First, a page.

Job Security and Wage Garnishment

An employee cannot automatically be fired just because his employer receives an order from the court – or other debt collection process – to garnish his wages based on a single debt. The federal Consumer Credit Protection Act (“CCPA”) provides all employees of all states and the District of Columbia with certain minimum protections. Whether an employer can fire an employee for having to handle a wage garnishment order based on a second or subsequent debt, is another matter entirely. Some states provide further protections to employees, and some do not.

Protections of Federal Law

The protections provided by the CCPA are very specific. No matter how many levies or processes are served on the employer, it cannot terminate an employee for wage garnishments based on “any one debt.” After that, federal law does not afford an employee any further protection from termination for garnishment orders. Put another way, while the employer can complain about the hassle, administrative burden and general imposition of garnishments for a single debt, it does not have to shoulder the burden for garnishments based on second or subsequent debts.

Several examples illustrate the scope and limits of federal law. Assume that an employer is served with a garnishment order based on single judgment for $5,000 of past due credit card debt. This order is ongoing, week in and week out, until the $5,000 is paid in full. That’s a lot of administrative work, and especially smaller employers might feel the burden. And though they can manage it easier, larger employers might have hundreds of employees nationwide with wages being garnished for unpaid credit cards at any given time. In either case, it would be unlawful – in clear violation of federal law – for the employer to get fed up and terminate the employee.

Assume, by contrast, that same employer for the same employee is served with 2nd wage order based on an unpaid medical bill for $5,000. After several pay periods, the debt is paid off and the garnishment is lifted. Fearful that another garnishment order may soon arrive, the employer terminates the employee for excessive garnishments. In this situation, federal law provides no protection to the employee. Second and subsequent debts do not invoke the protections of federal law.

Protections Provided by State Law

Every state provides the employee some form of addition protection from being terminated for wage garnishment based on two or more debts. In all cases, the additional protection depends on the nature of the underlying debt.

Child support orders are far and away the most common form of protected wage garnishment. In most states, it does not matter how many debts are involved, and how many wage garnishments flow from there. An employee cannot be terminated because his wages have been garnished to pay child support.

Here is a list of the kinds of debts for which states may provide protection against termination beyond the reach of federal law for multiple garnishment debts/orders:

  • Spousal support
  • Children’s health care
  • Consumer creditors

In many states such as Indiana and Kansas, the number of debts and garnishment orders does not matter. Under no circumstances can an employer terminate an employee based on a wage garnishment order, what it says about the employee’s character or lack thereof, or how many underlying debts are involved.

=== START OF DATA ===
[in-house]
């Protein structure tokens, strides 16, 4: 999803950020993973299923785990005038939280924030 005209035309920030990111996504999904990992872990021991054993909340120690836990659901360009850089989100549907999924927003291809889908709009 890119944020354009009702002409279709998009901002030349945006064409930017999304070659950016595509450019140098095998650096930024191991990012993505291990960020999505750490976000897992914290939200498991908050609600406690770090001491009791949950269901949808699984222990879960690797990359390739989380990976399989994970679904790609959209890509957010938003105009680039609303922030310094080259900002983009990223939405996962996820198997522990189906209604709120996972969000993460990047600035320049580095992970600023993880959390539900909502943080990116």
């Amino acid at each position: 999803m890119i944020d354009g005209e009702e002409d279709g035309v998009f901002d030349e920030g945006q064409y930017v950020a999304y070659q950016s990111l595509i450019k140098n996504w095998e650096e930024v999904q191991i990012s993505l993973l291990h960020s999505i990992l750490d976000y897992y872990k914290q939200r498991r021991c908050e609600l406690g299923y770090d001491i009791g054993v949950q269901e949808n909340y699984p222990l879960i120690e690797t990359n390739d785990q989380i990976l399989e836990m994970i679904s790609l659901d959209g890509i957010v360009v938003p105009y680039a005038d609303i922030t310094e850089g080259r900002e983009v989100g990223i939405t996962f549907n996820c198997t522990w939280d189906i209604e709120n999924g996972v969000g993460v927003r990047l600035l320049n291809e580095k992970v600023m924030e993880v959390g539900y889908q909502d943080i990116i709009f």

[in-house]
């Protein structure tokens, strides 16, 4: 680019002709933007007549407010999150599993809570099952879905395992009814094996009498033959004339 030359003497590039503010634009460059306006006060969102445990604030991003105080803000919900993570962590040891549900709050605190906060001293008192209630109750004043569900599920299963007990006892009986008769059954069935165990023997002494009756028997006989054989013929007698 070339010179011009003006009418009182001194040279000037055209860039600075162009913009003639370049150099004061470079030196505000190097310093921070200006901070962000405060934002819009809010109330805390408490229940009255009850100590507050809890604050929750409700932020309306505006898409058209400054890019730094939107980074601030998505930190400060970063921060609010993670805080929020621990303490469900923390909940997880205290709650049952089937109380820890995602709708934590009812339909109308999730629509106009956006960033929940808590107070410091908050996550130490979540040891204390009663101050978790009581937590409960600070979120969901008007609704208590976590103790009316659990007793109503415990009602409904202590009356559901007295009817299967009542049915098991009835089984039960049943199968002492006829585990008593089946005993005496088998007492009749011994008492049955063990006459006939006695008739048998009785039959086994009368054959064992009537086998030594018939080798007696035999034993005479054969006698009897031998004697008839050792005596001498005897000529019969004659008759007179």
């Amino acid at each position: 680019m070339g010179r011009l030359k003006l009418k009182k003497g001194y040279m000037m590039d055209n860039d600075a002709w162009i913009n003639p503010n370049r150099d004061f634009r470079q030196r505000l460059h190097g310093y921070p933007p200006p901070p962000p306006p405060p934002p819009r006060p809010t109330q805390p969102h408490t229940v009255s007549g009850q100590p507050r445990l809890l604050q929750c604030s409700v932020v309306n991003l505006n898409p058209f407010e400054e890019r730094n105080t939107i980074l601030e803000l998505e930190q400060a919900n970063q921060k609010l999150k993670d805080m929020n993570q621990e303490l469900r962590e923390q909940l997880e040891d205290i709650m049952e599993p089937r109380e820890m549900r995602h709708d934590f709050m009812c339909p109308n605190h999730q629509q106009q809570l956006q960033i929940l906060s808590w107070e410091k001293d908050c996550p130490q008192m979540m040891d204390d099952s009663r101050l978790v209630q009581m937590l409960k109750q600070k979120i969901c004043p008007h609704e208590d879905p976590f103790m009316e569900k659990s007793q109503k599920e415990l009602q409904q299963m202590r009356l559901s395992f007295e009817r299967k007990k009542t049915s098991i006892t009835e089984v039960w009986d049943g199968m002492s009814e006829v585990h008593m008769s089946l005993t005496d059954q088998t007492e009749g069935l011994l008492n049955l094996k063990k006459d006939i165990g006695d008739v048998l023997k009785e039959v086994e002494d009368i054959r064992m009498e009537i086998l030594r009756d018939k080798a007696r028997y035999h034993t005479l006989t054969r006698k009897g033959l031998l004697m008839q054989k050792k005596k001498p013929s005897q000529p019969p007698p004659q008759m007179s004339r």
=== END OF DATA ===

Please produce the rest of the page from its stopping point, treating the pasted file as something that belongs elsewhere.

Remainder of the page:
And some states go further still, making it illegal for an employer to terminate, threaten to terminate, or harass an employee simply because it received multiple wage garnishment orders regardless of the number of underlying debts involved.

For a comprehensive list of employee wage garnishment protections by state, go to http://www.nolo.com/legal-encyclopedia/free-books/employee-rights-book/chapter2-9.html.

Practical Considerations

Just because federal and state laws allow employees to be terminated for excessive wage garnishments in certain cases, does not mean the employer must do so or will do so. Employers invest heavily in training and acclimating employees. Most of the time they have no desire to terminate good employees despite suffering the burden which multiple wage garnishments might impose. From the employees’ perspective, it is always a good idea to approach the Human Resources Department and advise it of the anticipated garnishment efforts. Doing everything possible to provide advance notice of the garnishment and limit the burden it imposes will go a long way.

Legal Claims for Wrongful Termination Based on Garnishment Orders

A terminated employee may sue an employer for violating any of the foregoing federal or state laws. At the federal level, the employee may obtain reinstatement of employment and back wages. The federal Department of Labor may file its own action, seeking to restrain and remedy violations. Employers who willfully terminate employees in violation of their wage garnishment rights may even face criminal prosecution and fines. State laws often provide similar remedies, varying from state to state.

References & Citations:
Federal Statute: Title III, Consumer Credit Protection Act (CCPA), 15 USC, §§1671 et seq.
Code of Federal Regulations: 29 CFR Part 870
Explanatory Brochures and Regulatory Materials Online: www.dol.gov/whd
U.S. Wage and Hour Division: Fact Sheet #30 – The Federal Wage Garnishment Law, Consumer Credit Protection Act’s Title III (CCPA)
Field Operations Handbook – 02/09/2001, Rev. 644, Chapter 16, Title III – Consumer Credit Protection Act (Wage Garnishment)
General Consumer Information: http://www.debt.org/garnishment-process/
Listing of Garnishment by state:
–           http://www.small-claims-courts.com/Wage-Garnishment-Laws.html
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